Productive meetings are one of the most elusive aspects of working, especially if a professional is working with a larger company. Meetings can be run aground for any number of reasons, including late arrivals, poorly prepared presentations or even tension between co-workers. Professionals can expect productivity to plummet, especially in extremely busy months. So how can companies have more productive meetings?
One of the most common ways to derail a meeting is to focus more on the process than the outcome. Professionals who are obsessed with following by-the-book meeting procedures rather than focusing on what the meeting needs to accomplish cannot only hurt productivity, but can also suddenly cause company meetings to take twice as long as they need to. Remember to focus in on what needs to get done, not how to get it done. If a meeting is scheduled for an hour, don’t feel pressure to make it last for the entire hour. Place discussion items or topics on a priority list and work through them one by one; this can often shorten meetings by cutting out unneeded information, extra discussion or irrelevant tangents. Productive meetings rely on efficiency, so don’t drown in irrelevant or extra details.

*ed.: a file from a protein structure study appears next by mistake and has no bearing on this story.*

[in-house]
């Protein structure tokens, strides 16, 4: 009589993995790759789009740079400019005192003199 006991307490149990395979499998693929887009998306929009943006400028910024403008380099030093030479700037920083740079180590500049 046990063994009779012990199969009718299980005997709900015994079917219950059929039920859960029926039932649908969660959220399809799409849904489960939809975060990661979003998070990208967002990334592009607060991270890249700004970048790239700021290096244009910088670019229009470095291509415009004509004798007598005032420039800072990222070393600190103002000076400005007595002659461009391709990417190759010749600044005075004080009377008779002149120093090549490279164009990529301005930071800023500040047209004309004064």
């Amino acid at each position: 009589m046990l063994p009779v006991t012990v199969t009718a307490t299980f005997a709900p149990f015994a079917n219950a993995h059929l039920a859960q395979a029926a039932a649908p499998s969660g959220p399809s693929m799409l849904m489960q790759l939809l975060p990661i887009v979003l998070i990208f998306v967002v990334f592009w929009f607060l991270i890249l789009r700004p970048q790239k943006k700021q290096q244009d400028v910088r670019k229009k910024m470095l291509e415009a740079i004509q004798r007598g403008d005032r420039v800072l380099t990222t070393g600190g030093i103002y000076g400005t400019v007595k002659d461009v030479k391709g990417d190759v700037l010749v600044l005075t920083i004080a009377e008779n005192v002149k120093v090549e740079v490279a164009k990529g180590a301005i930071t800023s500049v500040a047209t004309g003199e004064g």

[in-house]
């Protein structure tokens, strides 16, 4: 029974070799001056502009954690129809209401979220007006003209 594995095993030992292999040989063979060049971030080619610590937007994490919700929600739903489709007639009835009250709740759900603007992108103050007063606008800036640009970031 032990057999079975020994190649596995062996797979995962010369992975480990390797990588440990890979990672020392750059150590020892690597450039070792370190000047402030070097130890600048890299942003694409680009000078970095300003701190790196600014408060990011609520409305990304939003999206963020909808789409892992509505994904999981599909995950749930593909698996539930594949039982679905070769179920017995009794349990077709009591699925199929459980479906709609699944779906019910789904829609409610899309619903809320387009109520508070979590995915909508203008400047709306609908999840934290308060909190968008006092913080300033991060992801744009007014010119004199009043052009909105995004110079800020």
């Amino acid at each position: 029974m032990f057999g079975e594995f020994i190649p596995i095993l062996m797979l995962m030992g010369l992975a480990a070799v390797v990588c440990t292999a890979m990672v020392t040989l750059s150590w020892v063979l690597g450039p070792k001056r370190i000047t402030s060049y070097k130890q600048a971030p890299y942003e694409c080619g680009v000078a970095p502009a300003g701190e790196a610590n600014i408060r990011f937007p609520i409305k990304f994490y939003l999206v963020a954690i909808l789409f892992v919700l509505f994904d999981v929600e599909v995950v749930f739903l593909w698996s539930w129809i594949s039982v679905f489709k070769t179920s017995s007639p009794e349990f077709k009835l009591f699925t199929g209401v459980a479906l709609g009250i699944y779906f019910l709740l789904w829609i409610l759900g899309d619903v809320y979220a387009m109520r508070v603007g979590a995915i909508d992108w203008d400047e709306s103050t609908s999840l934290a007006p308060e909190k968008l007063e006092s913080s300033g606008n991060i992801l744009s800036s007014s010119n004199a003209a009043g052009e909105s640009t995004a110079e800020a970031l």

Be prepared, but be flexible. Know exactly what information needs to be delivered during the meeting and create a relevant, efficient presentation around it. Whether through a note-taking app like Evernote or through PowerPoint presentations, arriving prepared is a sure-fire way to make it a more productive meeting. Likewise, be flexible with scheduling and attendees. Try keeping the list of attendees fairly short so that scheduling can in turn be more flexible. If a professional is attempting to schedule a meeting with 100 attendees, he will probably have a difficult time finding a day that works for each of those 100 people. While it may be tempting to include every individual working on a project, it is often unnecessary and can lead to wasting other professionals’ time.
A final way to have productive meetings is to end the meeting with a short feedback or informational round. Allow attendees to share short snippets of feedback so that no one leaves the meeting feeling unheard. In this feedback, be sure to include details such as any additional notes and any relevant extra information, but remember to keep this round short to ensure better productivity in meetings.
If a company finds that productive meetings are hard to come by in its work environment, these small changes can really affect the way meetings are conducted. By keeping the list of attendees short, allowing flexible scheduling, keeping meeting times to a minimum and allowing for short rounds of feedback, companies can encourage meetings that accomplish goals and get work done.
Image courtesy thinkpanama on Flickr.com
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